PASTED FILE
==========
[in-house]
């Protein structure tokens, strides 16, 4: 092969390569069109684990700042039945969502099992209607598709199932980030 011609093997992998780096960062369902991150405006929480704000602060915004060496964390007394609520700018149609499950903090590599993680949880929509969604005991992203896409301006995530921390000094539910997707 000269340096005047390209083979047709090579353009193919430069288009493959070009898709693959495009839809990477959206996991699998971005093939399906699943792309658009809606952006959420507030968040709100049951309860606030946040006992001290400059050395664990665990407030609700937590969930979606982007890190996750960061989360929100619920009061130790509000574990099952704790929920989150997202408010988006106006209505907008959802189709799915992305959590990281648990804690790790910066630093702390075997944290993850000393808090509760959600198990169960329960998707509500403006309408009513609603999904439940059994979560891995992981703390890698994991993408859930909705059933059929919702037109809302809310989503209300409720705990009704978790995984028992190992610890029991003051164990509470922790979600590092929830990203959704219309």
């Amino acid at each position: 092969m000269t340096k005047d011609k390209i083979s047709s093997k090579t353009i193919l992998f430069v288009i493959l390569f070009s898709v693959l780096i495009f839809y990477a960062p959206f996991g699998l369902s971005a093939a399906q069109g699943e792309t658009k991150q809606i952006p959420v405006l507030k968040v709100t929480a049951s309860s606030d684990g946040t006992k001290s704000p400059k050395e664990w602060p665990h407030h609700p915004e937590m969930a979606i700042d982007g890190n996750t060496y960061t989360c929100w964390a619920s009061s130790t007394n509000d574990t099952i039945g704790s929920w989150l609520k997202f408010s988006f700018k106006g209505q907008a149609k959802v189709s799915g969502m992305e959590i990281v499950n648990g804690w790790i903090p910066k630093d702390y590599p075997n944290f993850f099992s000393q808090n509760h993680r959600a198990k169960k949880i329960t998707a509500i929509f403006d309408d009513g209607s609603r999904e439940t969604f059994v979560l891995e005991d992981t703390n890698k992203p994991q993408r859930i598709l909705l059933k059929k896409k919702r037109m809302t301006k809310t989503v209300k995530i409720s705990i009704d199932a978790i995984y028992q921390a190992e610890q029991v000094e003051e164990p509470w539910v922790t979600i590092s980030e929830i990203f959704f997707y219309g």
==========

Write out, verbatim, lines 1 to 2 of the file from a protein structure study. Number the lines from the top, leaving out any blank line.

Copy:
[in-house]
């Protein structure tokens, strides 16, 4: 092969390569069109684990700042039945969502099992209607598709199932980030 011609093997992998780096960062369902991150405006929480704000602060915004060496964390007394609520700018149609499950903090590599993680949880929509969604005991992203896409301006995530921390000094539910997707 000269340096005047390209083979047709090579353009193919430069288009493959070009898709693959495009839809990477959206996991699998971005093939399906699943792309658009809606952006959420507030968040709100049951309860606030946040006992001290400059050395664990665990407030609700937590969930979606982007890190996750960061989360929100619920009061130790509000574990099952704790929920989150997202408010988006106006209505907008959802189709799915992305959590990281648990804690790790910066630093702390075997944290993850000393808090509760959600198990169960329960998707509500403006309408009513609603999904439940059994979560891995992981703390890698994991993408859930909705059933059929919702037109809302809310989503209300409720705990009704978790995984028992190992610890029991003051164990509470922790979600590092929830990203959704219309």